CFDA Home pagePrepaid Funeral Contracts & Burial Plots

A Guide for Medicaid Applicants
July 2016

What is a prepaid funeral contract?
Should I buy an irrevocable funeral contract?
Should I buy a prepaid burial plot?
If I decide to buy a prepaid funeral contract, what should I look for?
What happens to the money I give the funeral home?
A consumer's checklist for prepaid funerals
For more information

If you are applying for Medicaid (Title 19), you may have an irrevocable funeral contract worth up to $8,000 and/or a burial plot, neither of which will count as an asset for Medicaid purposes.

What is a prepaid funeral contract?
A prepaid funeral contract is a legal agreement which says you will pay now (with money or securities) for funeral services that will be needed sometime in the future. This contract may include the funeral, burial, cremation, other services and /or merchandise.

A prepaid funeral contract may be revocable or irrevocable. Revocable means you may cancel the contract and get most of your money back.  Irrevocable means you cannot cancel the contract, but you may transfer it to another funeral home if you choose.

Should I buy an irrevocable funeral contract?
The decision whether or not you should buy an irrevocable funeral contract to help you qualify for Medicaid is up to you. There is no right or wrong answer.

If you are applying for Medicaid, here are some things to consider:

  • If your assets are more than the asset limit for Medicaid, you may need to reduce ("spend down") some of your assets. You may spend down your assets any way you want, including buying a funeral contract, as long as you do not give your money away (gifts or donations). You cannot pay more than the fair market value for something. For example, you paid $1000 to your church for a calendar or other inexpensive item. DSS would probably see this as a gift or donation which could affect when you could qualify for Medicaid.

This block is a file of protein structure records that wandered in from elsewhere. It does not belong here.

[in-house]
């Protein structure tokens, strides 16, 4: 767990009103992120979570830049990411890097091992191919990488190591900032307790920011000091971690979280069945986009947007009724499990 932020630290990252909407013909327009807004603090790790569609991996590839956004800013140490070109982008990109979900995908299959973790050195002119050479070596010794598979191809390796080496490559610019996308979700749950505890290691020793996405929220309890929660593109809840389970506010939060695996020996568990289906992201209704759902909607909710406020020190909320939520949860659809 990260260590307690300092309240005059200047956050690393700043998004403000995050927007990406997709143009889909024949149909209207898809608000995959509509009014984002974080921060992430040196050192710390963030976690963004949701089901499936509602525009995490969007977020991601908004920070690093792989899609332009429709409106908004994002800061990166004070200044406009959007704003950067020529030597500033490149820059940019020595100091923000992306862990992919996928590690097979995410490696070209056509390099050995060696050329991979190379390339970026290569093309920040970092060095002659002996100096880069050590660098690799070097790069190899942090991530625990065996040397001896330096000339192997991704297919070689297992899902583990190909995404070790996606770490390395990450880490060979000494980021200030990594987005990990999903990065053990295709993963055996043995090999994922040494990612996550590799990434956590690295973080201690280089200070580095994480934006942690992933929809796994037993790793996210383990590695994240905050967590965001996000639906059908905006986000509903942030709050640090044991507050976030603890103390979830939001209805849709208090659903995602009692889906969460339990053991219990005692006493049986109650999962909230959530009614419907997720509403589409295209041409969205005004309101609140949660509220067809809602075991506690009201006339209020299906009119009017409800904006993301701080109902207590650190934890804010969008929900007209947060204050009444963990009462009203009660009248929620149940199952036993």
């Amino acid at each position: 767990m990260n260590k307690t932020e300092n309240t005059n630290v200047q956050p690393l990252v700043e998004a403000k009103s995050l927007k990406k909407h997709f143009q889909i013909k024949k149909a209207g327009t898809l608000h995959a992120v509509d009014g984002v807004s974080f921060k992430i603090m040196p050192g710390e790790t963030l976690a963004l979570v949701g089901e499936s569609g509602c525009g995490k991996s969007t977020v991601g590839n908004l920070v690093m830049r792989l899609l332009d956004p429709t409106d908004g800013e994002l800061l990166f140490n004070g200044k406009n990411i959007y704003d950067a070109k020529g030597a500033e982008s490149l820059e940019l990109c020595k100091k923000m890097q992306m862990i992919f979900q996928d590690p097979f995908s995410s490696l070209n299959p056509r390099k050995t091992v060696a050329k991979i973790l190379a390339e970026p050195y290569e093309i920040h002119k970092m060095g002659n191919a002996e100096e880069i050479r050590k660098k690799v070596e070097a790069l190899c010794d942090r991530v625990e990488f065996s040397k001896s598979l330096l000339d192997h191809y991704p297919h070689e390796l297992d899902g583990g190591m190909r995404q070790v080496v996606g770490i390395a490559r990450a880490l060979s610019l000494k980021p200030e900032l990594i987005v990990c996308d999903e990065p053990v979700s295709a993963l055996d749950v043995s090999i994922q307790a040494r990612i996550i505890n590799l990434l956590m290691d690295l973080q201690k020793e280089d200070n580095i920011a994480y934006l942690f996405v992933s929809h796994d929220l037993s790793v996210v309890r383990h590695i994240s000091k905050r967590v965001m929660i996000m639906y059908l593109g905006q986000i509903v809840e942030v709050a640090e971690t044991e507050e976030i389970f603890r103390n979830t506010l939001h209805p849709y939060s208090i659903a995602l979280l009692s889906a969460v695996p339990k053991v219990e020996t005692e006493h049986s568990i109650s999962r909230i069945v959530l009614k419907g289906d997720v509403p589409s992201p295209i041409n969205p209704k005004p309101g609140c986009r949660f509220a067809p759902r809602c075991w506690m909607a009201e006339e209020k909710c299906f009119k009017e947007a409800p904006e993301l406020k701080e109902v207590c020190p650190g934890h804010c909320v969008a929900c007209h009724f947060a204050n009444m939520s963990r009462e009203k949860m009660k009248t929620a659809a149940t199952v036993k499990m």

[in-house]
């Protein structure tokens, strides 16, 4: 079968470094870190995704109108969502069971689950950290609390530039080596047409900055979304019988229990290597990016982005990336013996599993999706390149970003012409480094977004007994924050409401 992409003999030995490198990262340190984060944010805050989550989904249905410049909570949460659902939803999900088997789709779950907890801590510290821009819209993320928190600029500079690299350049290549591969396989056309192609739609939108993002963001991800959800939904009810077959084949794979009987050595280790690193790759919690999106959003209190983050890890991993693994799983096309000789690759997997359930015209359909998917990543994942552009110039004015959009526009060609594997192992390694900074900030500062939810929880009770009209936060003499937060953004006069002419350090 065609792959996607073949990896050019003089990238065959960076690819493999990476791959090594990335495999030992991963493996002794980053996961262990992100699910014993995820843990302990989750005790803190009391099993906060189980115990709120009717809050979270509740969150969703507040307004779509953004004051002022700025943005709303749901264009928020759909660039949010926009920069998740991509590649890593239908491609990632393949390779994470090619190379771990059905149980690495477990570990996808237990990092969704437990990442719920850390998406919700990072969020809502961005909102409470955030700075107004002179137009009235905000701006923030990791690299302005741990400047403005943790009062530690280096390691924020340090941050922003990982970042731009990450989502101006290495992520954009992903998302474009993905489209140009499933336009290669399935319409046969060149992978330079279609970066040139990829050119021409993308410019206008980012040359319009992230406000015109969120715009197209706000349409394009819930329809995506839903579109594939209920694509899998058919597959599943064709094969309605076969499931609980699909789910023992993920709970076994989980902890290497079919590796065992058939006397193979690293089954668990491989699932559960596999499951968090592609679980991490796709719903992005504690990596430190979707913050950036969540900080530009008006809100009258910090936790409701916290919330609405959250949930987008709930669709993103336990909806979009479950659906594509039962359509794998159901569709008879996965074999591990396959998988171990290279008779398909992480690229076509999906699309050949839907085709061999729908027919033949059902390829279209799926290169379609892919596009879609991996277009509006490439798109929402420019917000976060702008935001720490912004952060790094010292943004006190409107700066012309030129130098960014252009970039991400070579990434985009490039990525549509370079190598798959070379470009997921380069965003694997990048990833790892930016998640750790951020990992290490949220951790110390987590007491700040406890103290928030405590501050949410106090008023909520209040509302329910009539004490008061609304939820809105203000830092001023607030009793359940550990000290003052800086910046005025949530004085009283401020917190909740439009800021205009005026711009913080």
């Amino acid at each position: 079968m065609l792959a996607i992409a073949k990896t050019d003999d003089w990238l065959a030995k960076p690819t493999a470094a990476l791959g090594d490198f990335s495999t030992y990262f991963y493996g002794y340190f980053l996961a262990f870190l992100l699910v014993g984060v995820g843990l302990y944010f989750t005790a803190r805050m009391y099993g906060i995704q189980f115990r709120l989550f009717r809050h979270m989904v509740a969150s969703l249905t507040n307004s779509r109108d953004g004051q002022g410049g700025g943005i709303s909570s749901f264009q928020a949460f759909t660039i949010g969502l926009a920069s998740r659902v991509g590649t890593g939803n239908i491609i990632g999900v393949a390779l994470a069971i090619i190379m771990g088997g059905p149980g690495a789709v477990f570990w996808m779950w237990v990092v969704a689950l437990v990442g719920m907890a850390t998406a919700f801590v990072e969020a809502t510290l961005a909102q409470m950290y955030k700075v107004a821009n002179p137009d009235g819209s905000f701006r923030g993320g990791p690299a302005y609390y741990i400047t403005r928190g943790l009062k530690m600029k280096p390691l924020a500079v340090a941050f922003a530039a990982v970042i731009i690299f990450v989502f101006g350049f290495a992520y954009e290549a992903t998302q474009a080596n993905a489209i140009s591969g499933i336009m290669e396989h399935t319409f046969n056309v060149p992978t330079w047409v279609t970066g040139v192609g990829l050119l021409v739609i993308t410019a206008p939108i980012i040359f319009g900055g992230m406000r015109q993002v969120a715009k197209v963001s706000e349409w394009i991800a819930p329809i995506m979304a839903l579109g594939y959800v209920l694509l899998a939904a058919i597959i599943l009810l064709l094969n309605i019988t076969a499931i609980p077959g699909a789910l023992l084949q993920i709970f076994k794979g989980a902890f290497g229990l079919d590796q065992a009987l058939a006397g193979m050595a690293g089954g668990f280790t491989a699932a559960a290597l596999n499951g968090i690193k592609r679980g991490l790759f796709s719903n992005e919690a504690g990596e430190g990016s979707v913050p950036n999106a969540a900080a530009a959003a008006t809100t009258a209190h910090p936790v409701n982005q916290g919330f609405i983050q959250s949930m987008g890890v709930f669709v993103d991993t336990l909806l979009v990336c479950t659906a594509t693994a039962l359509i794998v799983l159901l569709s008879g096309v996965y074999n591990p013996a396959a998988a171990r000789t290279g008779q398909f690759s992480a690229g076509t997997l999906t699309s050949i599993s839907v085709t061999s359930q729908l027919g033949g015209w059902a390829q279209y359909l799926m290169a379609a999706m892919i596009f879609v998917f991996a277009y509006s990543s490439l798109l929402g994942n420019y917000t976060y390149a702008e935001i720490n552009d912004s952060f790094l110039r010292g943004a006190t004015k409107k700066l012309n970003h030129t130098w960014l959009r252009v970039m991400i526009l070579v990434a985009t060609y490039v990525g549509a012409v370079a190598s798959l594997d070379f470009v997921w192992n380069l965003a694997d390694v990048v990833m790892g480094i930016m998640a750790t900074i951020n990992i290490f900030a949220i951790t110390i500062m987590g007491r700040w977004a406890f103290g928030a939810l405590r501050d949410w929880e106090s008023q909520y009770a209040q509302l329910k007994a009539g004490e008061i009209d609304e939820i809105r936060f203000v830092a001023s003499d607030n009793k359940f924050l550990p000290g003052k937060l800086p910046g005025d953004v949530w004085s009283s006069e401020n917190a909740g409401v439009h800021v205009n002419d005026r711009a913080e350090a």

• You may spend up to $8,000 for an irrevocable funeral contract in Connecticut. A prepaid irrevocable funeral contract is not counted as an asset for Medicaid purposes.  If you decide to buy a funeral contract and are applying for Medicaid, it is in your best interest to buy an irrevocable contract.
     
  • A prepaid funeral contract lets you make your own funeral arrangements in advance, rather than having the town, state or your family pay for your funeral. The town or state will not pay more than $1,200 for the burial of an indigent person.
     
  • You can transfer an irrevocable contract to a different funeral home if you move or do not want to use the services of the original funeral home. However, you cannot cancel and get your money back if you buy an irrevocable contract.
     

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Should I buy a prepaid burial plot?

  • The decision whether or not you buy a prepaid burial plot to help you qualify for Medicaid is up to you. Here are a few things to consider:
    A burial plot includes the purchase of a grave site, opening and closing of a grave site, cremation urn, casket, outer burial container and a headstone or marker. There is no limit on how much you can spend on a burial plot.
     
  • A prepaid burial plot is not counted as an asset for Medicaid purposes. (See "spend down" discussion above).
     
  • If the Medicaid recipient or applicant is in a nursing home or on the Connecticut Home Care Program for Elders (Medicaid Waiver), the burial plots of the applicant's spouse and immediate family are also not counted as an asset for Title 19 purposes. "Immediate family" includes:
    • a natural, adopted or step-child of the Medicaid recipient, regardless of age;
    • a natural or adoptive parent of the Medicaid recipient;
    • a sibling of the assistance unit.

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If I decide to buy a prepaid funeral contract, what should I look for?